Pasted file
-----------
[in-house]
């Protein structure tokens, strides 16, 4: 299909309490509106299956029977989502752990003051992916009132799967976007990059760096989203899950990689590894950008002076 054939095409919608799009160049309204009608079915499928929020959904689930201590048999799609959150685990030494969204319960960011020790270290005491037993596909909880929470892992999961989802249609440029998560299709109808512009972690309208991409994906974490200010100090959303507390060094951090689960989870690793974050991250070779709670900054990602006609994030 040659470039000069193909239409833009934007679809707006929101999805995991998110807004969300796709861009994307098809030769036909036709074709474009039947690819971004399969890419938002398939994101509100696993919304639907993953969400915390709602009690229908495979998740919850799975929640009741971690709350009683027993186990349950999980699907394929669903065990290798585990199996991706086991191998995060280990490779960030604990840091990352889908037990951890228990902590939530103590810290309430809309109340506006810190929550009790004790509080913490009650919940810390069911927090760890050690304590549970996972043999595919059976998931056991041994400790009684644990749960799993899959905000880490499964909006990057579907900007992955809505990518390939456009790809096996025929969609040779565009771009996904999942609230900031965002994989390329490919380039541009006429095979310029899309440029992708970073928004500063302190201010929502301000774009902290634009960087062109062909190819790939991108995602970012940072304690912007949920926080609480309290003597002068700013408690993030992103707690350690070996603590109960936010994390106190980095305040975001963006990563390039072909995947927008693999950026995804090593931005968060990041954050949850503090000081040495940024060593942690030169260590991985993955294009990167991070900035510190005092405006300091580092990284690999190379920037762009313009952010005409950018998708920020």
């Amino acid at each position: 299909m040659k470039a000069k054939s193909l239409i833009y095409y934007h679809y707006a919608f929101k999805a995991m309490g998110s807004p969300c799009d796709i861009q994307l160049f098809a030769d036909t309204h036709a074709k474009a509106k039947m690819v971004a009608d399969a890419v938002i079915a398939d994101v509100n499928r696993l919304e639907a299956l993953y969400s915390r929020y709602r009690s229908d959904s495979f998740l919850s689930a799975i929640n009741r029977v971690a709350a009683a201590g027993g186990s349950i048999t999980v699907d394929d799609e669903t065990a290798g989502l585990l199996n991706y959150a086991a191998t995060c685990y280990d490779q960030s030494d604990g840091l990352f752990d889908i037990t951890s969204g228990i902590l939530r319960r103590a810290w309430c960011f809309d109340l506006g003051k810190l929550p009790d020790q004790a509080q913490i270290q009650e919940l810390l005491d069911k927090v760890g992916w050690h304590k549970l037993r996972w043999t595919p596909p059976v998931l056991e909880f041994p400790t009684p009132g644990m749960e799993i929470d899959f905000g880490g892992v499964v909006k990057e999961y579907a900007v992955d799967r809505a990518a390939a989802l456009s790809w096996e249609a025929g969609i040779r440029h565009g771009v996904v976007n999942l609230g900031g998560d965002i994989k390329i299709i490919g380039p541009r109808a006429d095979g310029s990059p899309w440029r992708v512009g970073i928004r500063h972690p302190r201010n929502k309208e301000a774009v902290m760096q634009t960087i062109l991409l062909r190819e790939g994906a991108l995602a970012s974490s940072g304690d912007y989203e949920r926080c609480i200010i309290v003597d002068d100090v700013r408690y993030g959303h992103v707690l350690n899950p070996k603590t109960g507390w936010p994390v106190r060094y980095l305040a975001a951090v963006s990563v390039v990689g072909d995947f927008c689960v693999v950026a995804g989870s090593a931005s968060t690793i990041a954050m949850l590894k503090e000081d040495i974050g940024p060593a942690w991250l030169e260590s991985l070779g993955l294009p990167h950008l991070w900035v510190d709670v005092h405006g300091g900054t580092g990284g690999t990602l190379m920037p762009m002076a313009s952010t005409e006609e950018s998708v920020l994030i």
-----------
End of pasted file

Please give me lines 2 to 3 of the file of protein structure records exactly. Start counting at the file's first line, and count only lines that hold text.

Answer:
């Protein structure tokens, strides 16, 4: 299909309490509106299956029977989502752990003051992916009132799967976007990059760096989203899950990689590894950008002076 054939095409919608799009160049309204009608079915499928929020959904689930201590048999799609959150685990030494969204319960960011020790270290005491037993596909909880929470892992999961989802249609440029998560299709109808512009972690309208991409994906974490200010100090959303507390060094951090689960989870690793974050991250070779709670900054990602006609994030 040659470039000069193909239409833009934007679809707006929101999805995991998110807004969300796709861009994307098809030769036909036709074709474009039947690819971004399969890419938002398939994101509100696993919304639907993953969400915390709602009690229908495979998740919850799975929640009741971690709350009683027993186990349950999980699907394929669903065990290798585990199996991706086991191998995060280990490779960030604990840091990352889908037990951890228990902590939530103590810290309430809309109340506006810190929550009790004790509080913490009650919940810390069911927090760890050690304590549970996972043999595919059976998931056991041994400790009684644990749960799993899959905000880490499964909006990057579907900007992955809505990518390939456009790809096996025929969609040779565009771009996904999942609230900031965002994989390329490919380039541009006429095979310029899309440029992708970073928004500063302190201010929502301000774009902290634009960087062109062909190819790939991108995602970012940072304690912007949920926080609480309290003597002068700013408690993030992103707690350690070996603590109960936010994390106190980095305040975001963006990563390039072909995947927008693999950026995804090593931005968060990041954050949850503090000081040495940024060593942690030169260590991985993955294009990167991070900035510190005092405006300091580092990284690999190379920037762009313009952010005409950018998708920020």
């Amino acid at each position: 299909m040659k470039a000069k054939s193909l239409i833009y095409y934007h679809y707006a919608f929101k999805a995991m309490g998110s807004p969300c799009d796709i861009q994307l160049f098809a030769d036909t309204h036709a074709k474009a509106k039947m690819v971004a009608d399969a890419v938002i079915a398939d994101v509100n499928r696993l919304e639907a299956l993953y969400s915390r929020y709602r009690s229908d959904s495979f998740l919850s689930a799975i929640n009741r029977v971690a709350a009683a201590g027993g186990s349950i048999t999980v699907d394929d799609e669903t065990a290798g989502l585990l199996n991706y959150a086991a191998t995060c685990y280990d490779q960030s030494d604990g840091l990352f752990d889908i037990t951890s969204g228990i902590l939530r319960r103590a810290w309430c960011f809309d109340l506006g003051k810190l929550p009790d020790q004790a509080q913490i270290q009650e919940l810390l005491d069911k927090v760890g992916w050690h304590k549970l037993r996972w043999t595919p596909p059976v998931l056991e909880f041994p400790t009684p009132g644990m749960e799993i929470d899959f905000g880490g892992v499964v909006k990057e999961y579907a900007v992955d799967r809505a990518a390939a989802l456009s790809w096996e249609a025929g969609i040779r440029h565009g771009v996904v976007n999942l609230g900031g998560d965002i994989k390329i299709i490919g380039p541009r109808a006429d095979g310029s990059p899309w440029r992708v512009g970073i928004r500063h972690p302190r201010n929502k309208e301000a774009v902290m760096q634009t960087i062109l991409l062909r190819e790939g994906a991108l995602a970012s974490s940072g304690d912007y989203e949920r926080c609480i200010i309290v003597d002068d100090v700013r408690y993030g959303h992103v707690l350690n899950p070996k603590t109960g507390w936010p994390v106190r060094y980095l305040a975001a951090v963006s990563v390039v990689g072909d995947f927008c689960v693999v950026a995804g989870s090593a931005s968060t690793i990041a954050m949850l590894k503090e000081d040495i974050g940024p060593a942690w991250l030169e260590s991985l070779g993955l294009p990167h950008l991070w900035v510190d709670v005092h405006g300091g900054t580092g990284g690999t990602l190379m920037p762009m002076a313009s952010t005409e006609e950018s998708v920020l994030i």